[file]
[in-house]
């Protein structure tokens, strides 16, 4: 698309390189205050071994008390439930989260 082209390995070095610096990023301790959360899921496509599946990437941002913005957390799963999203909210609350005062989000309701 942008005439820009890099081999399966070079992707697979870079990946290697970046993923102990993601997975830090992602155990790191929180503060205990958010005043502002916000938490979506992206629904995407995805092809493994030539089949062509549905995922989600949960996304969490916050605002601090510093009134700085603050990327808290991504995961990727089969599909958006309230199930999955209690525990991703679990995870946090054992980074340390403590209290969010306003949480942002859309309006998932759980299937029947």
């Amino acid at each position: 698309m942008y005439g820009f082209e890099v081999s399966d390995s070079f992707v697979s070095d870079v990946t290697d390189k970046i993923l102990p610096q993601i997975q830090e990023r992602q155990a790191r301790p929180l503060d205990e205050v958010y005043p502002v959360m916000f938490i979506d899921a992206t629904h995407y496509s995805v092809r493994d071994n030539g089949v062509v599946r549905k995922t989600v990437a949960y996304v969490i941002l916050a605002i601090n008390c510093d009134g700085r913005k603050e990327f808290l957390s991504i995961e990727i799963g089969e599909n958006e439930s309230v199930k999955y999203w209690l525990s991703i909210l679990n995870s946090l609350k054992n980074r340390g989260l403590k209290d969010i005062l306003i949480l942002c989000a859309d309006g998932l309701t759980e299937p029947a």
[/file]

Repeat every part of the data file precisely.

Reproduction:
[in-house]
């Protein structure tokens, strides 16, 4: 698309390189205050071994008390439930989260 082209390995070095610096990023301790959360899921496509599946990437941002913005957390799963999203909210609350005062989000309701 942008005439820009890099081999399966070079992707697979870079990946290697970046993923102990993601997975830090992602155990790191929180503060205990958010005043502002916000938490979506992206629904995407995805092809493994030539089949062509549905995922989600949960996304969490916050605002601090510093009134700085603050990327808290991504995961990727089969599909958006309230199930999955209690525990991703679990995870946090054992980074340390403590209290969010306003949480942002859309309006998932759980299937029947």
């Amino acid at each position: 698309m942008y005439g820009f082209e890099v081999s399966d390995s070079f992707v697979s070095d870079v990946t290697d390189k970046i993923l102990p610096q993601i997975q830090e990023r992602q155990a790191r301790p929180l503060d205990e205050v958010y005043p502002v959360m916000f938490i979506d899921a992206t629904h995407y496509s995805v092809r493994d071994n030539g089949v062509v599946r549905k995922t989600v990437a949960y996304v969490i941002l916050a605002i601090n008390c510093d009134g700085r913005k603050e990327f808290l957390s991504i995961e990727i799963g089969e599909n958006e439930s309230v199930k999955y999203w209690l525990s991703i909210l679990n995870s946090l609350k054992n980074r340390g989260l403590k209290d969010i005062l306003i949480l942002c989000a859309d309006g998932l309701t759980e299937p029947a």